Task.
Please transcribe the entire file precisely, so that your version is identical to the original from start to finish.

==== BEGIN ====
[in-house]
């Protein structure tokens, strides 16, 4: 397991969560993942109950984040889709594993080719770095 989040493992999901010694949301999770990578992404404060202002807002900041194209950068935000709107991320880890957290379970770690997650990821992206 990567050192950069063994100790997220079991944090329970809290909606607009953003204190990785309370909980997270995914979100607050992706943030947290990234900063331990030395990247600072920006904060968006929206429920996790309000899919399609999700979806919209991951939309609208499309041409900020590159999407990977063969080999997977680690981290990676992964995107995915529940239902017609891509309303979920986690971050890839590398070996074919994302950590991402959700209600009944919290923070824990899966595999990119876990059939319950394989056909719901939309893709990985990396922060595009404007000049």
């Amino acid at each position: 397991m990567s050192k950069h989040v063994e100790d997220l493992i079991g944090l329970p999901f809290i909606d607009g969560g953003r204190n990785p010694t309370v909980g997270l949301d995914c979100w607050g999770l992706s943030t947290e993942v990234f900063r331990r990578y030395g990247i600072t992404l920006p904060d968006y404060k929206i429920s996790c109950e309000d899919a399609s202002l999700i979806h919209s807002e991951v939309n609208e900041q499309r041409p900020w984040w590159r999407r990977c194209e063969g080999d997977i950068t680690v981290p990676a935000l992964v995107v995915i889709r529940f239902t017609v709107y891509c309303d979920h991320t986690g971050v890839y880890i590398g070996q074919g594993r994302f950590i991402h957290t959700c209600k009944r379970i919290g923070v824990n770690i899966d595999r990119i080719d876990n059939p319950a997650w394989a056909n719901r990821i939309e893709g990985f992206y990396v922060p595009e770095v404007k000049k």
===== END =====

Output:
[in-house]
């Protein structure tokens, strides 16, 4: 397991969560993942109950984040889709594993080719770095 989040493992999901010694949301999770990578992404404060202002807002900041194209950068935000709107991320880890957290379970770690997650990821992206 990567050192950069063994100790997220079991944090329970809290909606607009953003204190990785309370909980997270995914979100607050992706943030947290990234900063331990030395990247600072920006904060968006929206429920996790309000899919399609999700979806919209991951939309609208499309041409900020590159999407990977063969080999997977680690981290990676992964995107995915529940239902017609891509309303979920986690971050890839590398070996074919994302950590991402959700209600009944919290923070824990899966595999990119876990059939319950394989056909719901939309893709990985990396922060595009404007000049």
């Amino acid at each position: 397991m990567s050192k950069h989040v063994e100790d997220l493992i079991g944090l329970p999901f809290i909606d607009g969560g953003r204190n990785p010694t309370v909980g997270l949301d995914c979100w607050g999770l992706s943030t947290e993942v990234f900063r331990r990578y030395g990247i600072t992404l920006p904060d968006y404060k929206i429920s996790c109950e309000d899919a399609s202002l999700i979806h919209s807002e991951v939309n609208e900041q499309r041409p900020w984040w590159r999407r990977c194209e063969g080999d997977i950068t680690v981290p990676a935000l992964v995107v995915i889709r529940f239902t017609v709107y891509c309303d979920h991320t986690g971050v890839y880890i590398g070996q074919g594993r994302f950590i991402h957290t959700c209600k009944r379970i919290g923070v824990n770690i899966d595999r990119i080719d876990n059939p319950a997650w394989a056909n719901r990821i939309e893709g990985f992206y990396v922060p595009e770095v404007k000049k």